Early this summer, Lilia Harlan ’22 began to strategize about how to connect students and faculty who are concerned about sustainability, climate change, and climate justice. The result was a Sustainability Fair organized by Harlan and other Hamilton sustainability coordinators.

Harlan envisioned the fair, held Sept. 9, as a catalyst for further campus conversation and action this academic year and beyond. She’d like to see it become an annual event.

“It feels like a push toward a changing culture on campus. I've been seeing this change happen over the last three years I've been here, and I hope we create more spaces like this for important conversations and moments of connection between all kinds of people,” she said.

At the heart of the event was a panel discussion that included representatives from the Black and Latinx Student Union (BLSU), Student Assembly, the Aquaponics Club, the Sunrise Movement, and the Hamilton sustainability coordinators. Panelists also included Visiting Assistant Professor of Environmental Studies Priya Chandrasekaran and Professor of Government Peter Cannavò.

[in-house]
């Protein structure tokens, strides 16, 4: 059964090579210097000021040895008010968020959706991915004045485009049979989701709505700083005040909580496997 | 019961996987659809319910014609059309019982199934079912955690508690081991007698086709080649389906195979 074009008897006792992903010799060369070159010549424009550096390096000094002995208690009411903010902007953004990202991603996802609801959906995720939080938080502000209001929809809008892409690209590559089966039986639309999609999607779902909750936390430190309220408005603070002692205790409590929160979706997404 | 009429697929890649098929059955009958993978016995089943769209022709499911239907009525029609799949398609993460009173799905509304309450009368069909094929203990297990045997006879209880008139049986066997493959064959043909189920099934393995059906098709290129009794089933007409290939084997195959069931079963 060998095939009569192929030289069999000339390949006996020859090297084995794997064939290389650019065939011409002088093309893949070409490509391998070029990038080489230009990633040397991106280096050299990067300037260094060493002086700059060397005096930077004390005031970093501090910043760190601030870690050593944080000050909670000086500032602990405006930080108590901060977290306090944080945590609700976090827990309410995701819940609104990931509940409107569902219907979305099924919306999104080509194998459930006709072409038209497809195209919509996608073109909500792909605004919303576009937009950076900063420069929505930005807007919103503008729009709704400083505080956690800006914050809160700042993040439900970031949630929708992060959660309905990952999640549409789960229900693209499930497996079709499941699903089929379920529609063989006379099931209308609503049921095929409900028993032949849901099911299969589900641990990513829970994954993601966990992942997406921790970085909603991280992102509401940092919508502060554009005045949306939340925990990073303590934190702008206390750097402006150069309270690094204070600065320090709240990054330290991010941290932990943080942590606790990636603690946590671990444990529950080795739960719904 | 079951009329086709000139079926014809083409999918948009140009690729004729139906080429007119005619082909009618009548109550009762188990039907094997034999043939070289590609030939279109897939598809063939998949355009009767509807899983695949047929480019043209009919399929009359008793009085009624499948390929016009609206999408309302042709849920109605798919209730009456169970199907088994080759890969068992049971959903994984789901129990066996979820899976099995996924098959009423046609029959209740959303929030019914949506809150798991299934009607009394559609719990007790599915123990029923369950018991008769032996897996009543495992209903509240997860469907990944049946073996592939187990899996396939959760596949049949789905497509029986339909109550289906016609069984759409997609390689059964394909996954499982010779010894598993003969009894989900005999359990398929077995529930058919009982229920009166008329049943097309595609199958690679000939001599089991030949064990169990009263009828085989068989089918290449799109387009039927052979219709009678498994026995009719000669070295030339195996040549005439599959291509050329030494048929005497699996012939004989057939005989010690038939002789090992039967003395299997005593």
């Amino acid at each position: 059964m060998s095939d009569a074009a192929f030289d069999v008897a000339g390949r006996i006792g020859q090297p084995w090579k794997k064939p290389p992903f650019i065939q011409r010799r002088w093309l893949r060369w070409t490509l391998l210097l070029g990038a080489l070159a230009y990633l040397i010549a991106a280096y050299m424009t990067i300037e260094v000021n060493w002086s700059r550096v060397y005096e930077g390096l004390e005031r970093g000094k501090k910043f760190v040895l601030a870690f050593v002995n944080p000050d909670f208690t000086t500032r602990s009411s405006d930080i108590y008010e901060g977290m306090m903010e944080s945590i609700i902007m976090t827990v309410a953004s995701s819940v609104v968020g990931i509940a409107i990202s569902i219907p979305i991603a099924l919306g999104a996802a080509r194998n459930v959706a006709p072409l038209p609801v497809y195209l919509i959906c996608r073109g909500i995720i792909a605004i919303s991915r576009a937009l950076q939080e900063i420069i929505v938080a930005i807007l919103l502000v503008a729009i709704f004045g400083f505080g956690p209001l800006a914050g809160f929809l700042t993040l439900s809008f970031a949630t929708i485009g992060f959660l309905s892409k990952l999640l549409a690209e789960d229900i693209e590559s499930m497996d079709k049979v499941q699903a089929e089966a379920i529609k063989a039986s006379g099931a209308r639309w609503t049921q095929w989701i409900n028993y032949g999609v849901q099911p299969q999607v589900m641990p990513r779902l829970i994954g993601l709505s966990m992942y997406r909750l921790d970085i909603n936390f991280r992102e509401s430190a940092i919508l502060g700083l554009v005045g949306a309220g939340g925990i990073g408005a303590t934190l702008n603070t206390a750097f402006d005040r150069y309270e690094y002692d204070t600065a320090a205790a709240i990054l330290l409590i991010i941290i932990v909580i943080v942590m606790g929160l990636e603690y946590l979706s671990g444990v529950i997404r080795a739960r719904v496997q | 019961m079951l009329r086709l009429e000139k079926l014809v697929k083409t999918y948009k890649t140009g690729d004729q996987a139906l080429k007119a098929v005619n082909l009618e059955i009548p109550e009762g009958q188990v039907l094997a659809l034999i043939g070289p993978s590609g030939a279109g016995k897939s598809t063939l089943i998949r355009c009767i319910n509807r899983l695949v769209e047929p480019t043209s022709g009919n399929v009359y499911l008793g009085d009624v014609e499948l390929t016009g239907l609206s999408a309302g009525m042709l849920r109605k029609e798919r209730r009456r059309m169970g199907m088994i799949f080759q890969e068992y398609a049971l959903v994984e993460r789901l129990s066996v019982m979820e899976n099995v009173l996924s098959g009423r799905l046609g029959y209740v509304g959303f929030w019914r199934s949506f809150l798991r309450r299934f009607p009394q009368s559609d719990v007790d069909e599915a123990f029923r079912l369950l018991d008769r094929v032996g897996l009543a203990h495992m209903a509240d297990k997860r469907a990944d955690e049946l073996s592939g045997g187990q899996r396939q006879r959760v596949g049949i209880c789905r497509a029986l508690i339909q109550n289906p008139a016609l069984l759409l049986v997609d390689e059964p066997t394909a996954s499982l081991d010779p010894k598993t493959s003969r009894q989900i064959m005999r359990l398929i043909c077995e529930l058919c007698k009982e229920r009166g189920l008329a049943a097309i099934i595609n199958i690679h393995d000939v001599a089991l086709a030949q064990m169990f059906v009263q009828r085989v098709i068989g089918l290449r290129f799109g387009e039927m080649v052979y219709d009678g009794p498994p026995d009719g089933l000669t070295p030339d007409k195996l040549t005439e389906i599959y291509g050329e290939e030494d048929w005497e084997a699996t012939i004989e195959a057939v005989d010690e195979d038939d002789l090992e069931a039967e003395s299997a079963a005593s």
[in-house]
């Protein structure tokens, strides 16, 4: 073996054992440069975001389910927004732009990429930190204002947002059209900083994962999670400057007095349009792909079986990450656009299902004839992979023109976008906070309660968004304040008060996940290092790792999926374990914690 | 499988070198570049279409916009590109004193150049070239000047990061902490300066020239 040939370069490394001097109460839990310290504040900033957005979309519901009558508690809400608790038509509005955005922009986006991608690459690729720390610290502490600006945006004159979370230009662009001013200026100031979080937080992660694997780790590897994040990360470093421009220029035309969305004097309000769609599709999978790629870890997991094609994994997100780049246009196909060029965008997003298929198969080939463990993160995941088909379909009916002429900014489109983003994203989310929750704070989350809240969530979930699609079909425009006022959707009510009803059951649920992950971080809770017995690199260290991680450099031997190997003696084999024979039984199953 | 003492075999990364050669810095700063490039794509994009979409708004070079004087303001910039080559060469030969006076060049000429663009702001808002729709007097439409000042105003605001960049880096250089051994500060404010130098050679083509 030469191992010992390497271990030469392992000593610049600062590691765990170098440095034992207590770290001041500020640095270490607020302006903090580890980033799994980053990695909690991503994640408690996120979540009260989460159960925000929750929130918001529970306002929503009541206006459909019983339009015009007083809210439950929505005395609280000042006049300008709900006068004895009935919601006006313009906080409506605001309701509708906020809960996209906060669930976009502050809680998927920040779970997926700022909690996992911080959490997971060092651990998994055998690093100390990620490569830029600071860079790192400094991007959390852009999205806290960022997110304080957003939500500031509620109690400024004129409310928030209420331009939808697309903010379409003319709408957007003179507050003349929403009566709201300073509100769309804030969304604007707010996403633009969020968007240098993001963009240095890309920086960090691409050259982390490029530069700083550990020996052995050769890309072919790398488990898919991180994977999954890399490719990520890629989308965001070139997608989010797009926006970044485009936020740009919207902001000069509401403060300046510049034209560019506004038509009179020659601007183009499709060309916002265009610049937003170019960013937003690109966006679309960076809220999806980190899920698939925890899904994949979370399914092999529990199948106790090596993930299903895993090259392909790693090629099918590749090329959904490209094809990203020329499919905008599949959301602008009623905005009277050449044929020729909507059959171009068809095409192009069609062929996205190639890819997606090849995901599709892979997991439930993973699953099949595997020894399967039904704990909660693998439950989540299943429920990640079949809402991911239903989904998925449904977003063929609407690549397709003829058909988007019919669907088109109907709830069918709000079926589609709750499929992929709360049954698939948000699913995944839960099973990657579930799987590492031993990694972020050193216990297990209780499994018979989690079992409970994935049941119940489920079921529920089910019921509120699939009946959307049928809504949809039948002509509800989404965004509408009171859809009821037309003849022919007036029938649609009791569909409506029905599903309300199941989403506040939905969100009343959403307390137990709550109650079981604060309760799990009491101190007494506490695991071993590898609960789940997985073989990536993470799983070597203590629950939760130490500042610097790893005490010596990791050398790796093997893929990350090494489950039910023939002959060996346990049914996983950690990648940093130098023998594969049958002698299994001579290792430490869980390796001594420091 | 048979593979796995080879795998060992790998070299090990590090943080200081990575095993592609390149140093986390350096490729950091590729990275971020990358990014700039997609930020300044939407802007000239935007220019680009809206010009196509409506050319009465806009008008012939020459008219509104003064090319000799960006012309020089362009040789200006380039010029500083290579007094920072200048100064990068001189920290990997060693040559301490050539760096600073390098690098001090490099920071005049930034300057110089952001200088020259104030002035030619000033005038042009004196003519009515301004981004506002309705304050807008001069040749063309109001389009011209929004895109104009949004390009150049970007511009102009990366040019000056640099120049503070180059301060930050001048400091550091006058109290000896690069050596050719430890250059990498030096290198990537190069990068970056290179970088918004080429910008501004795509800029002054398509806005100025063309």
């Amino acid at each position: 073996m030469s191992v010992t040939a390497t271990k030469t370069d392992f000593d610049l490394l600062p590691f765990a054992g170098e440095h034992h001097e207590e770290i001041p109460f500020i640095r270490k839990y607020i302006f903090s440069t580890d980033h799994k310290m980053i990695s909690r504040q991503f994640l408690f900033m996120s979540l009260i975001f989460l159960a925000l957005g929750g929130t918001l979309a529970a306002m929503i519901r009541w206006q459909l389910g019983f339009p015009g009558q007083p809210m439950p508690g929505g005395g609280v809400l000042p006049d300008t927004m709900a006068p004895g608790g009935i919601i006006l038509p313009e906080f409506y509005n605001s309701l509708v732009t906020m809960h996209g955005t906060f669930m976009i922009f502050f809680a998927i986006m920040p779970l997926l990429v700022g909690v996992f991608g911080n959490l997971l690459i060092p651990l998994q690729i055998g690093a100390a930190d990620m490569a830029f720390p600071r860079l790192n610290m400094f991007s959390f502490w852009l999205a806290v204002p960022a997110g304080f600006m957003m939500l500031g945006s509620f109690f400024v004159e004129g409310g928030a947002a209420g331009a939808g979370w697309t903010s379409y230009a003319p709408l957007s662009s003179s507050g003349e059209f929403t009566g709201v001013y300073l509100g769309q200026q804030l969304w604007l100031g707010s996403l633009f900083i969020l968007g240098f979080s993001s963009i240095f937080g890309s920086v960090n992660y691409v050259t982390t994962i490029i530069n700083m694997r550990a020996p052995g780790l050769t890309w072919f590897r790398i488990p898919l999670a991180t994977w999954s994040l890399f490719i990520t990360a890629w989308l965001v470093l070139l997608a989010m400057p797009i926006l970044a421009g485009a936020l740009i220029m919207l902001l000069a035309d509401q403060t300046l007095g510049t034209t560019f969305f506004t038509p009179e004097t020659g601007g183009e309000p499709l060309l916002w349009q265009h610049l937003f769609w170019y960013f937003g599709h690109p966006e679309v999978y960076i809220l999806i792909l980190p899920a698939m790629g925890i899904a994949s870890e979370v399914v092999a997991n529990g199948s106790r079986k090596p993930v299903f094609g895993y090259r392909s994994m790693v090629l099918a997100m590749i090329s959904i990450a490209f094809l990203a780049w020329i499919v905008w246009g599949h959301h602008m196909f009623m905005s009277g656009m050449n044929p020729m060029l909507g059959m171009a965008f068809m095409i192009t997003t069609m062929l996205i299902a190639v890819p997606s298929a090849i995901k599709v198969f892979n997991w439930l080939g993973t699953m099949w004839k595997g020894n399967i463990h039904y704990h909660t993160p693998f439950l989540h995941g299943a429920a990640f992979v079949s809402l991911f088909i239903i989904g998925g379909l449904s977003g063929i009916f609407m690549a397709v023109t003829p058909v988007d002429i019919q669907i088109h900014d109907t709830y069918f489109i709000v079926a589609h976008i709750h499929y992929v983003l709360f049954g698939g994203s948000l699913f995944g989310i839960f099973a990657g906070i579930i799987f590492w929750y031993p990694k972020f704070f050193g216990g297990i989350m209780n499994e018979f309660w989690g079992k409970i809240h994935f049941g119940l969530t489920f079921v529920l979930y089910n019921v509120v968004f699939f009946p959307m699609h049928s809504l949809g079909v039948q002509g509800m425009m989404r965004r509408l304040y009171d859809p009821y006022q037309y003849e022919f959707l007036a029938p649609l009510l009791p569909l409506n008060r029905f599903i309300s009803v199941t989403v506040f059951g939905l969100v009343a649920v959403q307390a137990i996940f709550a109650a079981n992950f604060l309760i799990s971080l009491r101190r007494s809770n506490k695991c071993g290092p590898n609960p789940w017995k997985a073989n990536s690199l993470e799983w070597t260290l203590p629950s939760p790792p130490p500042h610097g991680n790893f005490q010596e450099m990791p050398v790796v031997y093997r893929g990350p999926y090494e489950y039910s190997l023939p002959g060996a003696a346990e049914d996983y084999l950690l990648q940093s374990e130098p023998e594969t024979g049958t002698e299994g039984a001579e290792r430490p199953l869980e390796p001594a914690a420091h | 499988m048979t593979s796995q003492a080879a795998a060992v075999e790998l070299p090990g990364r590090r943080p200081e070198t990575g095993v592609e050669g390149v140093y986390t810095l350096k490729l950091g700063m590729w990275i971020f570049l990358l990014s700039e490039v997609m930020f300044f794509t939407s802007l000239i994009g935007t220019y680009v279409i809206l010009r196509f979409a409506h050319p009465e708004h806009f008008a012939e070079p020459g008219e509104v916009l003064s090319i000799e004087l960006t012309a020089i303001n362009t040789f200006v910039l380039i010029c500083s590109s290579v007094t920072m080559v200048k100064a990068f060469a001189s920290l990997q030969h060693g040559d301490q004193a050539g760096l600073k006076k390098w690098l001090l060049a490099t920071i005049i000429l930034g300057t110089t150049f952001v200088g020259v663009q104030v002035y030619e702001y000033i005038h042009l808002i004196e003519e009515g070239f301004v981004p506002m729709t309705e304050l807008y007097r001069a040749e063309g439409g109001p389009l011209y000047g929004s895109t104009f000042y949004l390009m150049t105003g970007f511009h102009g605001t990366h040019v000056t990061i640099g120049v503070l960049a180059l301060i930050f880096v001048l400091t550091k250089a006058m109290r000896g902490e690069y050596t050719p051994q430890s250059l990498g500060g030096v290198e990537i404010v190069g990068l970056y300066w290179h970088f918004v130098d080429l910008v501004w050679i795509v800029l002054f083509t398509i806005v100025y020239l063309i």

At one point during the discussion, an estimated 60 people gathered under a canopy on Dunham Green to hear panelists take on questions: Why are young adults and college students so important for the climate justice movement? Do you see a connection between climate justice and other issues students are raising on campus? Has Hamilton's climate action community been inclusive, and what actions can be taken or are being taken to make it more inclusive?

When the panel concluded, audience members joined small, informal groups to talk about issues such as climate change and social justice and emissions and climate action. Participants had a chance to mingle with faculty, members of Slow Food, the Sunrise Movement, and the Feminists of Color Collective, among other groups.

Panelist Malik Irish ’22, who is co-chair of BLSU, hopes that the fair prompts students to get active with the groups represented there —  or start their own initiatives to make change.

“But I also would hope that they bring it up to those higher up (in) administration and actually push them to do more,” Irish said.

By holding the fair early in the semester, organizers aimed to introduce new students to the many opportunities for sustainability activism on campus, said sustainability coordinator Avery Morgan ’22, who moderated the panel discussion. “And I think one of the things we were most excited about is just trying to show that there's a lot of opportunity to do these types of things at Hamilton and as long as you're connected with the right people, you can get those resources, and you can look at the things that you're passionate about,” she said.


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